However, several products make it easier for these analysts and scientists to query, visualize and collaborate on data and create dashboards as needed. Some of them include Noteable and Hex.
II. Business Intelligence
Sometimes, business users who may not be as data-savvy may want to use the data to dig into or perform ad-hoc analyses. This sphere is known as business intelligence, allowing users to explore and drill down into data or replicate SQL visually. Some of the popular tools include Looker, Tableau, Mode, and the open-source Metabase.
III. Data in key systems of records
For many operational use cases such as customer support, marketing, sales, etc, one of the valuable uses of the data is to have it available in the primary tool they spend the majority of their day in such as Salesforce or Zendesk, or Hubspot.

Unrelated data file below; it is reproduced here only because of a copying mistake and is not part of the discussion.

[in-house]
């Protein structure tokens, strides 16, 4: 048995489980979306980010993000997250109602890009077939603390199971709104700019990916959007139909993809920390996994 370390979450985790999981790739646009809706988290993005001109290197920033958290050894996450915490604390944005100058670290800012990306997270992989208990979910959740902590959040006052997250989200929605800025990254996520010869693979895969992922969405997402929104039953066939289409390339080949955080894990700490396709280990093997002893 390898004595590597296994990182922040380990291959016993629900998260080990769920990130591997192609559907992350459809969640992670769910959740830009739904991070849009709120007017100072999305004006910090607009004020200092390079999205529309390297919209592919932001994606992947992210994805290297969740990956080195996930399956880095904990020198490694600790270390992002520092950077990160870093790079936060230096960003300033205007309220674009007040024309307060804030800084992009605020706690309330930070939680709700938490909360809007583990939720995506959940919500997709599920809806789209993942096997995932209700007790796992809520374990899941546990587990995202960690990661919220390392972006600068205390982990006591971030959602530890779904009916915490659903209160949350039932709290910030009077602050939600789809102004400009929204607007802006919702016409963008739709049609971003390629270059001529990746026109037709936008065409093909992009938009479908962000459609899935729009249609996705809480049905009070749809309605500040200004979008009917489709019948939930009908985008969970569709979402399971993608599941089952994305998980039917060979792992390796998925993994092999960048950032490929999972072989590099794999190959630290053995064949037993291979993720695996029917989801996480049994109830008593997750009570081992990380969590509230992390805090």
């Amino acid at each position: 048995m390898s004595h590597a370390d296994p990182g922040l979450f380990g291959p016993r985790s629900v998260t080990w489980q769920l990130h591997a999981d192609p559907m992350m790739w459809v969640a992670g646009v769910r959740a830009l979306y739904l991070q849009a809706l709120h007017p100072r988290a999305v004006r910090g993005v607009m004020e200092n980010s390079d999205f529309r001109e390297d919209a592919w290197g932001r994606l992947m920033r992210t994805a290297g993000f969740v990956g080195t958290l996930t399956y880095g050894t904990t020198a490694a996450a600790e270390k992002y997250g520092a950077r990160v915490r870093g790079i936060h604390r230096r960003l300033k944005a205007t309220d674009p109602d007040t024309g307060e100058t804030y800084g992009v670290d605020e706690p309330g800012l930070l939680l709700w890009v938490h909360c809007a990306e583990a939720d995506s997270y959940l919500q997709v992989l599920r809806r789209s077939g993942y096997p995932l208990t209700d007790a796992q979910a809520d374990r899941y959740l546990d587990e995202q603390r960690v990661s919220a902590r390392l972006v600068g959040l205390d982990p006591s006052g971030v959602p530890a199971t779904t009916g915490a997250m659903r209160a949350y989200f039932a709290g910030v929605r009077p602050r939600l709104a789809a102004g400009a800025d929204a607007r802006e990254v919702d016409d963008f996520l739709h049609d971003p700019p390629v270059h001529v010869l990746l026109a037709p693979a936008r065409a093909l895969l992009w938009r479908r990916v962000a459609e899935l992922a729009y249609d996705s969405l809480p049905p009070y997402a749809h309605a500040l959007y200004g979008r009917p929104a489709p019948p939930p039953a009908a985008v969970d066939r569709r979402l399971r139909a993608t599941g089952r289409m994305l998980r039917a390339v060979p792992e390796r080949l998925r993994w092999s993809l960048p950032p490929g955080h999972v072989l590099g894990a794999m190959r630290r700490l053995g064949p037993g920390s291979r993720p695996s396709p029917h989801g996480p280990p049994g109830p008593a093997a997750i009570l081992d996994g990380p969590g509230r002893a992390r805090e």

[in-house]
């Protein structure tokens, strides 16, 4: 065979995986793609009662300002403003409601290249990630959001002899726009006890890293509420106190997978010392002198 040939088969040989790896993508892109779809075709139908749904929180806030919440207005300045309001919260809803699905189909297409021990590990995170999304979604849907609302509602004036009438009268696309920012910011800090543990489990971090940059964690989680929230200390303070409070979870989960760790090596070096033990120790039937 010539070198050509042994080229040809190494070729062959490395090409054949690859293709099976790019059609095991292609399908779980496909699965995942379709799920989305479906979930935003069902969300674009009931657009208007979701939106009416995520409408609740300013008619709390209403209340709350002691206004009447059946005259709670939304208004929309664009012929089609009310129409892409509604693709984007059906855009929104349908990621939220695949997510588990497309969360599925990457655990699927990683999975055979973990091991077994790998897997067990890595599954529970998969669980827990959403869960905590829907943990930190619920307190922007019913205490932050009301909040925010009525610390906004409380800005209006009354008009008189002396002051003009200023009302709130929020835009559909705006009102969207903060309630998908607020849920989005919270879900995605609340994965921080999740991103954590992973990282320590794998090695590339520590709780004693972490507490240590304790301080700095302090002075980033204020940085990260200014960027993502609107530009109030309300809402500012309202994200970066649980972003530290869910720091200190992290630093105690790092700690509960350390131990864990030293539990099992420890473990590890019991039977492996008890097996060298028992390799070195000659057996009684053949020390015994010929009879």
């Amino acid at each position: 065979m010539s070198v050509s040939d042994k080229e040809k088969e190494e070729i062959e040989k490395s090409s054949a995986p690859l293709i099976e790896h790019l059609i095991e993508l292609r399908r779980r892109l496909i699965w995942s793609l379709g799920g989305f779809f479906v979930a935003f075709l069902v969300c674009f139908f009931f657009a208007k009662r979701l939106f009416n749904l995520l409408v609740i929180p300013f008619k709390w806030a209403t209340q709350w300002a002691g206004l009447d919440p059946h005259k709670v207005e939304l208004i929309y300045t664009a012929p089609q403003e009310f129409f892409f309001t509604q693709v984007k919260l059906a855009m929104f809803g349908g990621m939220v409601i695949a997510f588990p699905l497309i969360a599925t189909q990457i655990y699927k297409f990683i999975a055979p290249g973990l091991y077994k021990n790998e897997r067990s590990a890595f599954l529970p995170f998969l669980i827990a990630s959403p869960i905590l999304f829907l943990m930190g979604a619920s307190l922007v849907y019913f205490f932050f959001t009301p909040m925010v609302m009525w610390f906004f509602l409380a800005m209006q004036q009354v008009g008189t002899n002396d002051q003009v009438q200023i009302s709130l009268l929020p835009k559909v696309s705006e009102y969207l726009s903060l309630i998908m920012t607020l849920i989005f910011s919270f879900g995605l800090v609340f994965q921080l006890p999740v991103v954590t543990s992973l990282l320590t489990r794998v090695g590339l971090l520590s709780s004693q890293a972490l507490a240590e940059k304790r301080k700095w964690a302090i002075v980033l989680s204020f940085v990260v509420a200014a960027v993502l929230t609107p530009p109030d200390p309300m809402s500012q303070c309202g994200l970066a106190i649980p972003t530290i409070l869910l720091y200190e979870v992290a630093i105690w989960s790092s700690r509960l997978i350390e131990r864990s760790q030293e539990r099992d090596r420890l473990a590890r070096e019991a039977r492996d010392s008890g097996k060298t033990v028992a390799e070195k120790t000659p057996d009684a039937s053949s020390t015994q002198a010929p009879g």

As you may recall, the data from these systems were put into the warehouse. But now the aggregate of that data can be combined and sent back to the tools in essence enriching the data available in that product.
To address this use case, there are “Reverse ETL” tools such as Hightouch and Census which essentially sync data back to the SaaS tools these business users are spending time in.
As an example, by using these tools to sync data such as product usage data into Salesforce, a sales rep can see prospective customers’ product usage data and activity to determine which customers to prioritize and talking points to use while trying to upsell specific ones to a paid plan.
That’s all for this piece on the modern data stack. In the future, I’ll outline the areas of opportunity and some of the implications of more and more organizations moving to a modern data stack that looks more or less like this.